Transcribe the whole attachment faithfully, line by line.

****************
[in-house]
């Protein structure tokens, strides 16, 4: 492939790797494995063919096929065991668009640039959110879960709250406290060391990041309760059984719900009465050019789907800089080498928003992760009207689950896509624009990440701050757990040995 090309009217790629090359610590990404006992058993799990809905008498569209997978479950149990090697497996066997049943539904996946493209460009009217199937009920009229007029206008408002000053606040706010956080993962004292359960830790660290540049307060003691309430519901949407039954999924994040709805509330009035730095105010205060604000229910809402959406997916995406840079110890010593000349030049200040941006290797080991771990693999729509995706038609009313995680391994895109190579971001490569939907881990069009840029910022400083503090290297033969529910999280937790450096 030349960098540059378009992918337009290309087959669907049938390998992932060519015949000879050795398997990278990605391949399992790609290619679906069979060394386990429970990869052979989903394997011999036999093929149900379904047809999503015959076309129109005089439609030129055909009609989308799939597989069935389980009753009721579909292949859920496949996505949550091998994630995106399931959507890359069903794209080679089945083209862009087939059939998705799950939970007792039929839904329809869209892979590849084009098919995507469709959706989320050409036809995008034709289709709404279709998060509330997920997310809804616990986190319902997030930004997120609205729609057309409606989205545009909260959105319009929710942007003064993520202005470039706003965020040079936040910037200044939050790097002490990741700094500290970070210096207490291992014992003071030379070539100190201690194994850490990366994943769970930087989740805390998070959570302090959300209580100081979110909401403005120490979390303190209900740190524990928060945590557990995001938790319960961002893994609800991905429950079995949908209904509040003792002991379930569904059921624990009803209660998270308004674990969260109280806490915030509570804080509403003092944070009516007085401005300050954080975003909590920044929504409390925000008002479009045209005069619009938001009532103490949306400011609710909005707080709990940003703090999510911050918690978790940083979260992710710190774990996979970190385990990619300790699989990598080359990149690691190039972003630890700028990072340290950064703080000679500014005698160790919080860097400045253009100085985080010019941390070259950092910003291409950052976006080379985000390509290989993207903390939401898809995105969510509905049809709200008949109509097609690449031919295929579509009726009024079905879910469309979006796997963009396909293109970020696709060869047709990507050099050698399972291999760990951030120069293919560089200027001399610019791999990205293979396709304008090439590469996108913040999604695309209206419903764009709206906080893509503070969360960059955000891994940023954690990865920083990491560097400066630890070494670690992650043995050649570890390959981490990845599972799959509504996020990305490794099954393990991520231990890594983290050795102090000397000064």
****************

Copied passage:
[in-house]
């Protein structure tokens, strides 16, 4: 492939790797494995063919096929065991668009640039959110879960709250406290060391990041309760059984719900009465050019789907800089080498928003992760009207689950896509624009990440701050757990040995 090309009217790629090359610590990404006992058993799990809905008498569209997978479950149990090697497996066997049943539904996946493209460009009217199937009920009229007029206008408002000053606040706010956080993962004292359960830790660290540049307060003691309430519901949407039954999924994040709805509330009035730095105010205060604000229910809402959406997916995406840079110890010593000349030049200040941006290797080991771990693999729509995706038609009313995680391994895109190579971001490569939907881990069009840029910022400083503090290297033969529910999280937790450096 030349960098540059378009992918337009290309087959669907049938390998992932060519015949000879050795398997990278990605391949399992790609290619679906069979060394386990429970990869052979989903394997011999036999093929149900379904047809999503015959076309129109005089439609030129055909009609989308799939597989069935389980009753009721579909292949859920496949996505949550091998994630995106399931959507890359069903794209080679089945083209862009087939059939998705799950939970007792039929839904329809869209892979590849084009098919995507469709959706989320050409036809995008034709289709709404279709998060509330997920997310809804616990986190319902997030930004997120609205729609057309409606989205545009909260959105319009929710942007003064993520202005470039706003965020040079936040910037200044939050790097002490990741700094500290970070210096207490291992014992003071030379070539100190201690194994850490990366994943769970930087989740805390998070959570302090959300209580100081979110909401403005120490979390303190209900740190524990928060945590557990995001938790319960961002893994609800991905429950079995949908209904509040003792002991379930569904059921624990009803209660998270308004674990969260109280806490915030509570804080509403003092944070009516007085401005300050954080975003909590920044929504409390925000008002479009045209005069619009938001009532103490949306400011609710909005707080709990940003703090999510911050918690978790940083979260992710710190774990996979970190385990990619300790699989990598080359990149690691190039972003630890700028990072340290950064703080000679500014005698160790919080860097400045253009100085985080010019941390070259950092910003291409950052976006080379985000390509290989993207903390939401898809995105969510509905049809709200008949109509097609690449031919295929579509009726009024079905879910469309979006796997963009396909293109970020696709060869047709990507050099050698399972291999760990951030120069293919560089200027001399610019791999990205293979396709304008090439590469996108913040999604695309209206419903764009709206906080893509503070969360960059955000891994940023954690990865920083990491560097400066630890070494670690992650043995050649570890390959981490990845599972799959509504996020990305490794099954393990991520231990890594983290050795102090000397000064």